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Tips and Guides

LOOK: Unusual Easter Egg Ideas

Go beyond the pastel-dipped eggs and check out these cool, egg-decorating ideas that range from elegant to cute

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Photography: @jbosler and @lazy_tyko

We know you’re probably all prepared for your kids’ Easter egg hunt by now. Easter egg basket: check. Stuffed Easter bunny toys: check. Plastic Easter eggs: maybe not!

Store-bought plastic eggs from the toy section is the easiest option for busy moms, but traditional dip-dyed, boiled eggs are just lovelier (and healthier) than their chocolate-stuffed counterparts. But if you’re tired of the usual food-coloring-dyed eggs, here are more unusual Easter egg ideas from Instagram. The best part—you can use these as Easter brunch centerpieces afterwards!

Tea-dyed

 

Popular Asian foodie-cook-mom @lazy_tyko, who is known for her beautiful and ethereal food flat-lays, dip-dyes her Easter eggs in tea, giving them a natural-looking, soft, antique patina. The blue and green eggs were hand-painted.

Emoji eggs

 

Actress Roma Downey adds a tongue-in-cheek touch to plain yellow eggs by painting on emoji faces. To do this at home, dip-dye your boiled eggs in yellow food coloring. When dry, paint on the faces using non-toxic poster paint. Another cute idea: make your apps-addicted grown-up friends participate in an Easter egg hunt along with the kids!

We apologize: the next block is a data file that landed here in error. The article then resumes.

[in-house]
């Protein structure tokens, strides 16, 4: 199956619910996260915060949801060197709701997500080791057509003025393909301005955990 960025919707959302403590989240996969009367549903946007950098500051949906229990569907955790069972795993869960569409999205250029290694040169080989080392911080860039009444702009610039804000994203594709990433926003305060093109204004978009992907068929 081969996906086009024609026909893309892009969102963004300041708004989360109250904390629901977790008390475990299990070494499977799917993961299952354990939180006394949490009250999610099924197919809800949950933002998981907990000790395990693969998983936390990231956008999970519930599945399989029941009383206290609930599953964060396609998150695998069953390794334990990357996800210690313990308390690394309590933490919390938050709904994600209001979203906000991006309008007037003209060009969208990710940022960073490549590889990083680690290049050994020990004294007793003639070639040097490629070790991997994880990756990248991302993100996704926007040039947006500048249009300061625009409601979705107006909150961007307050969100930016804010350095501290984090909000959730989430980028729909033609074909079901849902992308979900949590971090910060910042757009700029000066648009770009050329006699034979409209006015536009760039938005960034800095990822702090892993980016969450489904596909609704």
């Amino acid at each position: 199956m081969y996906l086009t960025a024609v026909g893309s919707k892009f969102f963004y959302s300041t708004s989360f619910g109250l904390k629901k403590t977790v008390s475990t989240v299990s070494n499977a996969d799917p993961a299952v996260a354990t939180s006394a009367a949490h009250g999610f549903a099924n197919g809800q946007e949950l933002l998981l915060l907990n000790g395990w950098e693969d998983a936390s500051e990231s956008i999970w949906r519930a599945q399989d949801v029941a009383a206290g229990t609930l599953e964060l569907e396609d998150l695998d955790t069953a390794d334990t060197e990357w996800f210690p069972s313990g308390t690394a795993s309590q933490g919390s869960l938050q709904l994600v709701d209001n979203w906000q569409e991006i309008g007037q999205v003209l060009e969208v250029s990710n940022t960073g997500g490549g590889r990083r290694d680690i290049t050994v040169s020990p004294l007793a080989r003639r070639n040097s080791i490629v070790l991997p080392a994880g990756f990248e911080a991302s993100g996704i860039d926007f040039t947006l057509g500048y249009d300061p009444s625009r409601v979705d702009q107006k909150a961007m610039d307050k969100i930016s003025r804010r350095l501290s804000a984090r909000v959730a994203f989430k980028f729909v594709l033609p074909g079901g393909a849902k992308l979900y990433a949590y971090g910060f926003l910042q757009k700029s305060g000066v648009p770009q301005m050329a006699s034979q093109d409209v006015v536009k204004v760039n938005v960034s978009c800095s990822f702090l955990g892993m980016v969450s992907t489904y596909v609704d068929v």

Illustrated florals

 

This is one of the easiest egg decorating tricks we’ve seen from @jbosler, and fun to do if you have a steady hand. Once you’ve dip-dyed your boiled eggs, have a go at it with a fine-tipped permanent pen, drawing on florals, swirls, paisleys, and other patterns.

Robins’ eggs

 

Create realistic robins’ eggs—complete with mottling and spotting—just like how DIY twins @judymakes created these beauties. They dip-dyed the eggs in natural purple cabbage dye to make them blue (see tip below), and then spattered them with gold paint to mimic the flecks. Nestle these eggs in an actual bird’s nest for effect.

Dyeing Easter eggs with all-natural ingredients is a good option from the usual artificial food coloring dyes, and is safe for the kiddies to handle. You can even produce natural dyes from food in your kitchen, including purple cabbage (eggs turn out blue), red onions (eggs become a soft lavender), and turmeric (eggs turn a bright yellow). To learn how to prepare these all-natural dyes, read this tutorial.

A safety tip: always use hard-boiled eggs (and not raw eggs), to prevent salmonella contamination. 

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